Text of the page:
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The League of Extraordinary Gentlemen
Composed, Co-Orchestrated, Lyrics Co-Written, and Produced by:
Trevor Jones

Co-Orchestrated and Conducted by:
Geoffrey Alexander

Co-Orchestrated by:
Mike Townend

Performed by:
The London Symphony Orchestra

Ladysmith Black Mambazo

Lyrics Co-Written by:
Victoria Seale
Joseph Shabalala

Varèse Sarabande

Release Date:
July 29th, 2003

Also See:
From Hell
Dark City
Last of the Mohicans

Audio Clips:
5. Nautilus - Sword of the Ocean (0:30):
WMA (197K)  MP3 (243K)
Real Audio (151K)

8. Capturing Mr. Hyde (0:30):
WMA (197K)  MP3 (243K)
Real Audio (151K)

14. May This New Century Be Yours (0:31):
WMA (202K)  MP3 (251K)
Real Audio (156K)

15. Son of Africa (0:30):
WMA (195K)  MP3 (242K)
Real Audio (150K)

The release was a very early iTunes exlcusive in America. For Mac computer users running OS X, the score could be downloaded for $10 at the Apple iTunes Music Store online. The Varèse Sarabande album with identical music was made available in regular stores outside of the U.S., and can be purchased at regular prices through soundtrack specialty outlets or through the label itself.


The League of Extraordinary Gentlemen
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Sales Rank: 177793

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Buy it... if you want to hear Trevor Jones' surprisingly entertaining action score in a much better presentation than what was actually heard in the film's poor mix.

Avoid it... if you demand the prototypical Jones title theme with extremely obvious characteristics, for this score maintains a highly charged, symphonic environment without a very memorable thematic identity.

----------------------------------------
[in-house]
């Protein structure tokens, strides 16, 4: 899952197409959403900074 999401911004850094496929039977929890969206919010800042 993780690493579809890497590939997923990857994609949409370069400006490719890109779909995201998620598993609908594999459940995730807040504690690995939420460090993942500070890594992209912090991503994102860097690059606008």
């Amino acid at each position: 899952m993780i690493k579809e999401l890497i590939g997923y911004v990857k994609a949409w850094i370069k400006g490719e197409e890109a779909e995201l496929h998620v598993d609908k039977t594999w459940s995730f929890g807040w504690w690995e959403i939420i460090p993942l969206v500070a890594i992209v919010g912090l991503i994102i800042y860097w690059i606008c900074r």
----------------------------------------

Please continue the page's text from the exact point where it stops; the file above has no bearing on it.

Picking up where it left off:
The League of Extraordinary Gentlemen: (Trevor Jones) It is difficult to describe the sheer magnitude of failure committed here by 20th Century Fox. The 2003 venture The League of Extraordinary Gentlemen, known mostly as actor Sean Connery's last foray into mainstream action (hairpiece or no), is a knee-slapper for intellectual viewers, a spectacle of stupidity that could serve as the sole source of hundreds of collegiate essays on the topic of logical fallacies. One can't imagine what Venetians must think of it. Loosely based on the characters of comic books by Alan Moore and Kevin O'Neill, Stephen Norrington's film twists its historical characters to such an embarrassing extent that Captain Nemo is now a turban-wearing martial arts expert (the turban was suggested by Jules Verne, but definitely not the Jackie Chan imitations) and Mr. Hyde's wardrobe features the same spandex in his pants as the Hulk, with both angry CGI characters sparing audiences the sight of indecent exposure while the rest of their clothing is torn away. That's a shame, really, because The League of Extraordinary Gentlemen (sometimes called LXG for promotional ease) could have used some intentional laughs to accompany the plethora of unintentional ones. The film was universally despised by critics and sparingly tolerated by a few audiences, an irony given that its intelligence was actually a bit greater than the applauded, concurrent debut of the Pirates of the Caribbean franchise. Not only did Fox take a perfectly viable concept for a film and mangle it, but they also managed to screw up the release of composer Trevor Jones' score to the public. For Jones, this disastrous cinematic event was an extreme disappointment, for he had not produced a major score of interest since his impressive work for From Hell. His qualifications for the project were strong, having composed several spectacular action themes (with the still best-selling Last of the Mohicans among them) and varied, dark, and challenging material for other eye-candy thrillers (such as Dark City). Interestingly, Jones didn't score The League of Extraordinary Gentlemen for what it was: the ultimate form of eye candy. Instead, he made a concerted effort to provide a straight and serious action score for a film that certainly didn't deserve the effort. The massive orchestral effort, devoid of synthetics, is aided my a resoundingly deep choral accompaniment.